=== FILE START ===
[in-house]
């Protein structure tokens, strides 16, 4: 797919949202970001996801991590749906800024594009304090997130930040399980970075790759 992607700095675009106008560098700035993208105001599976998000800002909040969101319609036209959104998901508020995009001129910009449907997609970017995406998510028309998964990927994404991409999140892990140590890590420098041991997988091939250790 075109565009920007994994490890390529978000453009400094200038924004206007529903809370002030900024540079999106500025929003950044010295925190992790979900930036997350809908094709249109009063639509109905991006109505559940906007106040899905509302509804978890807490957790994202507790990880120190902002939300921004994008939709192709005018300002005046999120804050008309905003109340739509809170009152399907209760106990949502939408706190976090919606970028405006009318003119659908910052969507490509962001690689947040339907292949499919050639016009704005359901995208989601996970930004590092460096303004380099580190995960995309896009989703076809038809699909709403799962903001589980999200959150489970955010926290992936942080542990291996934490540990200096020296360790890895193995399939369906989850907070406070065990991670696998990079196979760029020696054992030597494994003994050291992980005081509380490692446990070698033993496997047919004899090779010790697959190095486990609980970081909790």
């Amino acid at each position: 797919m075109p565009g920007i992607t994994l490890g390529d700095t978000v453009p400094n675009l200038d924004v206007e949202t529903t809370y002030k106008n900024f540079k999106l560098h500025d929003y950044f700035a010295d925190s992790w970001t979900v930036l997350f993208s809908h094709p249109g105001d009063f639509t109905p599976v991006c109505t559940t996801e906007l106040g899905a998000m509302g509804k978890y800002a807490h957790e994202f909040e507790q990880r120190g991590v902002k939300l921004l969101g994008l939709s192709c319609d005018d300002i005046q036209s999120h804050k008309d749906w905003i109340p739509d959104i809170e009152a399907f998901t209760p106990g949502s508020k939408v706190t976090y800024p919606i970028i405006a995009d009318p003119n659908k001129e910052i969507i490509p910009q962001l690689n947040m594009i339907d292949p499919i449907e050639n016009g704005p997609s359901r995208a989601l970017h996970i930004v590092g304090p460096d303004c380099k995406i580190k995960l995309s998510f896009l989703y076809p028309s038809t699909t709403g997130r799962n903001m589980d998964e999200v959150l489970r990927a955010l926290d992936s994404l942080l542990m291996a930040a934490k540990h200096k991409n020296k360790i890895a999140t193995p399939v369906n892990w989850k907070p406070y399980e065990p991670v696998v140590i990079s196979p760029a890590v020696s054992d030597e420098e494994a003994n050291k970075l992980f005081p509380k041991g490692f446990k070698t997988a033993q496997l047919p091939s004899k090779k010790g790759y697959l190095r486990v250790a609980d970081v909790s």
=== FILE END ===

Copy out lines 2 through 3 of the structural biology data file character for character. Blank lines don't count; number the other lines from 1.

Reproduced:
């Protein structure tokens, strides 16, 4: 797919949202970001996801991590749906800024594009304090997130930040399980970075790759 992607700095675009106008560098700035993208105001599976998000800002909040969101319609036209959104998901508020995009001129910009449907997609970017995406998510028309998964990927994404991409999140892990140590890590420098041991997988091939250790 075109565009920007994994490890390529978000453009400094200038924004206007529903809370002030900024540079999106500025929003950044010295925190992790979900930036997350809908094709249109009063639509109905991006109505559940906007106040899905509302509804978890807490957790994202507790990880120190902002939300921004994008939709192709005018300002005046999120804050008309905003109340739509809170009152399907209760106990949502939408706190976090919606970028405006009318003119659908910052969507490509962001690689947040339907292949499919050639016009704005359901995208989601996970930004590092460096303004380099580190995960995309896009989703076809038809699909709403799962903001589980999200959150489970955010926290992936942080542990291996934490540990200096020296360790890895193995399939369906989850907070406070065990991670696998990079196979760029020696054992030597494994003994050291992980005081509380490692446990070698033993496997047919004899090779010790697959190095486990609980970081909790």
């Amino acid at each position: 797919m075109p565009g920007i992607t994994l490890g390529d700095t978000v453009p400094n675009l200038d924004v206007e949202t529903t809370y002030k106008n900024f540079k999106l560098h500025d929003y950044f700035a010295d925190s992790w970001t979900v930036l997350f993208s809908h094709p249109g105001d009063f639509t109905p599976v991006c109505t559940t996801e906007l106040g899905a998000m509302g509804k978890y800002a807490h957790e994202f909040e507790q990880r120190g991590v902002k939300l921004l969101g994008l939709s192709c319609d005018d300002i005046q036209s999120h804050k008309d749906w905003i109340p739509d959104i809170e009152a399907f998901t209760p106990g949502s508020k939408v706190t976090y800024p919606i970028i405006a995009d009318p003119n659908k001129e910052i969507i490509p910009q962001l690689n947040m594009i339907d292949p499919i449907e050639n016009g704005p997609s359901r995208a989601l970017h996970i930004v590092g304090p460096d303004c380099k995406i580190k995960l995309s998510f896009l989703y076809p028309s038809t699909t709403g997130r799962n903001m589980d998964e999200v959150l489970r990927a955010l926290d992936s994404l942080l542990m291996a930040a934490k540990h200096k991409n020296k360790i890895a999140t193995p399939v369906n892990w989850k907070p406070y399980e065990p991670v696998v140590i990079s196979p760029a890590v020696s054992d030597e420098e494994a003994n050291k970075l992980f005081p509380k041991g490692f446990k070698t997988a033993q496997l047919p091939s004899k090779k010790g790759y697959l190095r486990v250790a609980d970081v909790s």